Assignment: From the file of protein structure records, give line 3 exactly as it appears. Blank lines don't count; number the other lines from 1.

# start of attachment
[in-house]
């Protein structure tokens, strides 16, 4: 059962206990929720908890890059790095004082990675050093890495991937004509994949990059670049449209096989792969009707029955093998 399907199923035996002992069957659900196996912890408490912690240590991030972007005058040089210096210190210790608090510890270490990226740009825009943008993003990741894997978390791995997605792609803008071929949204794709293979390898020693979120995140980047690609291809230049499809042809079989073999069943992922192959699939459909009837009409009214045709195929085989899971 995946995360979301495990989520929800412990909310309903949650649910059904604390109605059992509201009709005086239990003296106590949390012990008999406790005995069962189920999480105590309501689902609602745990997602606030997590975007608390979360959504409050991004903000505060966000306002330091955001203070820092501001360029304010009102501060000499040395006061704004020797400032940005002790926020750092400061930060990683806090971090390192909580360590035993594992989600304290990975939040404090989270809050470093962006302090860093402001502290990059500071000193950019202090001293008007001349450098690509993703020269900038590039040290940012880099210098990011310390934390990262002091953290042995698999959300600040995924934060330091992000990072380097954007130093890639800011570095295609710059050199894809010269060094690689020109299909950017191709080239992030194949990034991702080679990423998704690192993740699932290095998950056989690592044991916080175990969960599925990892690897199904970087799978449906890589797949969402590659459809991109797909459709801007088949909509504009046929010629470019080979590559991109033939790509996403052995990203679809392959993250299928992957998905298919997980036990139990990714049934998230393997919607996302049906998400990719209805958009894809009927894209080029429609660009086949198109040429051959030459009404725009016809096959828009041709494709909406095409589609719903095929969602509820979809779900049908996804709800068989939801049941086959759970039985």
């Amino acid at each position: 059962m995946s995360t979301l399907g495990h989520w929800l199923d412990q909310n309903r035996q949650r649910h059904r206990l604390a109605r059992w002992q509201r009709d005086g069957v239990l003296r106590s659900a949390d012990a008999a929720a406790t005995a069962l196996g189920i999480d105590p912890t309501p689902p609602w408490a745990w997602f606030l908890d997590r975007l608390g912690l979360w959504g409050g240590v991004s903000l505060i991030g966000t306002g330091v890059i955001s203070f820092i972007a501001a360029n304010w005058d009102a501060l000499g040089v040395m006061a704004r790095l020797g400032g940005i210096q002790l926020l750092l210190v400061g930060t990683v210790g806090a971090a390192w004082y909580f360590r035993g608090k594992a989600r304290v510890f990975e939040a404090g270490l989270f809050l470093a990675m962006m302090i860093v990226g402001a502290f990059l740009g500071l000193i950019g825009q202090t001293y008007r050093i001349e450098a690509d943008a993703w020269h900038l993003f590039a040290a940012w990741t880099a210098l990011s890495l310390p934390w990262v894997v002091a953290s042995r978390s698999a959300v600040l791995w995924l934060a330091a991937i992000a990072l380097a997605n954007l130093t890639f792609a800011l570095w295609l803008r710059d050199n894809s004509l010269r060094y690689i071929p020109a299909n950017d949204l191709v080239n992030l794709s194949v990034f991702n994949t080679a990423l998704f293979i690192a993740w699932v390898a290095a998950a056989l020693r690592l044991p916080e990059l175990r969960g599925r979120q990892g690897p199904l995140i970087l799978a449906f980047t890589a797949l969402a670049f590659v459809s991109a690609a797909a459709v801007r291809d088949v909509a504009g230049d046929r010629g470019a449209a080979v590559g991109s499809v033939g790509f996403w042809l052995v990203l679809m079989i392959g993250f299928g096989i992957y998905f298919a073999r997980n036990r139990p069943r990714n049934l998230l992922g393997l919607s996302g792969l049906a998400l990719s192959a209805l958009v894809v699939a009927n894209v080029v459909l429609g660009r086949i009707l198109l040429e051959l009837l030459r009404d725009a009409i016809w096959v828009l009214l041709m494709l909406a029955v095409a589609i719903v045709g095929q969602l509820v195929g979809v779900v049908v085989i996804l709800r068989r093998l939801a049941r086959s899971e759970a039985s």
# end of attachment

């Amino acid at each position: 059962m995946s995360t979301l399907g495990h989520w929800l199923d412990q909310n309903r035996q949650r649910h059904r206990l604390a109605r059992w002992q509201r009709d005086g069957v239990l003296r106590s659900a949390d012990a008999a929720a406790t005995a069962l196996g189920i999480d105590p912890t309501p689902p609602w408490a745990w997602f606030l908890d997590r975007l608390g912690l979360w959504g409050g240590v991004s903000l505060i991030g966000t306002g330091v890059i955001s203070f820092i972007a501001a360029n304010w005058d009102a501060l000499g040089v040395m006061a704004r790095l020797g400032g940005i210096q002790l926020l750092l210190v400061g930060t990683v210790g806090a971090a390192w004082y909580f360590r035993g608090k594992a989600r304290v510890f990975e939040a404090g270490l989270f809050l470093a990675m962006m302090i860093v990226g402001a502290f990059l740009g500071l000193i950019g825009q202090t001293y008007r050093i001349e450098a690509d943008a993703w020269h900038l993003f590039a040290a940012w990741t880099a210098l990011s890495l310390p934390w990262v894997v002091a953290s042995r978390s698999a959300v600040l791995w995924l934060a330091a991937i992000a990072l380097a997605n954007l130093t890639f792609a800011l570095w295609l803008r710059d050199n894809s004509l010269r060094y690689i071929p020109a299909n950017d949204l191709v080239n992030l794709s194949v990034f991702n994949t080679a990423l998704f293979i690192a993740w699932v390898a290095a998950a056989l020693r690592l044991p916080e990059l175990r969960g599925r979120q990892g690897p199904l995140i970087l799978a449906f980047t890589a797949l969402a670049f590659v459809s991109a690609a797909a459709v801007r291809d088949v909509a504009g230049d046929r010629g470019a449209a080979v590559g991109s499809v033939g790509f996403w042809l052995v990203l679809m079989i392959g993250f299928g096989i992957y998905f298919a073999r997980n036990r139990p069943r990714n049934l998230l992922g393997l919607s996302g792969l049906a998400l990719s192959a209805l958009v894809v699939a009927n894209v080029v459909l429609g660009r086949i009707l198109l040429e051959l009837l030459r009404d725009a009409i016809w096959v828009l009214l041709m494709l909406a029955v095409a589609i719903v045709g095929q969602l509820v195929g979809v779900v049908v085989i996804l709800r068989r093998l939801a049941r086959s899971e759970a039985s």